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A friend of mine, whose name is Raoni (he's brazilian, his name comes from a native root, also the tonic vowel is the very last [i]), started learning latin and I've been studying for a while. I started wondering after a while, how could one latinize his name or any name like his? Would it be * Raonius? * Raonis? How would it inflect?

My best guess is Raonīus

•Acc.: Raonīum

•Dat.: Raoniō

•Gen.: Raonīi

•Abl.: Raoniō

•Voc.: Raonīus (?) (Raonīe sounded too awkward for me)

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It is common for male names to be put into the second declension when Latinized, in which case they inflect in general like any other second-declension noun. So going from Raonīus as a second-declension nominative form, it is quite clear that the accusative is Raonīum and the ablative/dative is Raonīō.

As far as I know, no native Latin name ends in -īus with a long vowel, so it might be a little hard to find analogies for the genitive and vocative. (Some names taken from foreign languages, most often Greek, end like this; e.g. Dārīus.). I think the usual pattern will most likely apply in this case, so the genitive will be Raonīī and the vocative Raonīe.

The declension of names ending in -ius with a short i show the following complications:

  • In the genitive singular, can show up instead of -iī. The position of stress in contracted genitive forms ending in is supposed to be the same as in uncontracted forms in -iī. It's not clear to me how this kind of contraction would even apply in the case of your friend's name, so I would just go with -īī. (The final vowel is long, although resources often don't mark that because it is fairly easy to predict once you know a little bit of Latin.)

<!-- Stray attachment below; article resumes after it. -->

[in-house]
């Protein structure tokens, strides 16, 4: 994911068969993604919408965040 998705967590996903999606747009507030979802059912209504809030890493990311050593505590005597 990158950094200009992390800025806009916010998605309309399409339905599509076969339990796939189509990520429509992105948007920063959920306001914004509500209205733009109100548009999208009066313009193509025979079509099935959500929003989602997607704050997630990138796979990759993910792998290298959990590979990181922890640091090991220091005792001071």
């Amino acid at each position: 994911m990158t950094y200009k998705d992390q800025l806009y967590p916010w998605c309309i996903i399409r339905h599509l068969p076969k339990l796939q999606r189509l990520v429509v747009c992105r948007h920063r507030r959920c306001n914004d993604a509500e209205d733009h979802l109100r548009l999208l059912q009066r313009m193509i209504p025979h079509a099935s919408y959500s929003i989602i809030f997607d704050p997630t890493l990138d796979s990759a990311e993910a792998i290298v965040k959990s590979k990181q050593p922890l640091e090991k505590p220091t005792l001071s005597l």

• Names ending in -ius in the nominative singular typically take in the vocative. As in the genitive, the stress in vocatives is supposed to be on the same syllable as in the nominative. However, vocative -ie also exists. Its distribution is a little tricky to describe, and is discussed in "O Egregie Grammatice: The Vocative Problems of Latin Words Ending in -ius", by Eleanor Dickey (2000). Since your proposal Raonīus ends in -īus and not -ius, I would recommend forming the vocative as Raonīe.

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3

Do it to the best of your abilities and don't worry too much

Latinization would always be done to the best of one's abilities in the times where this was a thing.
Details varied according to what dialect one was most familiar with: spoken "vulgar" Latin vs. Church Latin vs. classic Latin vs. whatever some local variant.
Names often varied over the lifetime anyway. There was no such thing as "correct" or "wrong"; different styles would appeal to different communities, which weren't that coherent anyway because if the community in question was dispersed across Europe, linguistic details would vary anyway, even if both were supposedly using the same dialect.
Also, it was pretty normal to change the name over a lifetime; you're historically accurate if you prefer a different transliteration at a later age.

And that's how names like "Confucius" were created: Jesuits who ruthlessly latinized "Kǒng Fūzǐ" (see https://en.wikipedia.org/wiki/Confucius#Name). A much longer list of (mostly) genitives is at https://en.wikipedia.org/wiki/List_of_organisms_named_after_famous_people.

Another option to consider is if the name as a common meaning.
E.g. "Baker" became "Pistorius".

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  • Welcome to the site! Do you have an example of Fisher becoming Pistorius? The Latin name sounds more like a baker. But perhaps it's not unusual if piscator (fisher) simplifies to pistor (baker) in a name. – Joonas Ilmavirta Apr 29 at 9:30
  • Oh right, I confused Pistorius and Piscator. I'm updating the answer. – toolforger Apr 29 at 17:29

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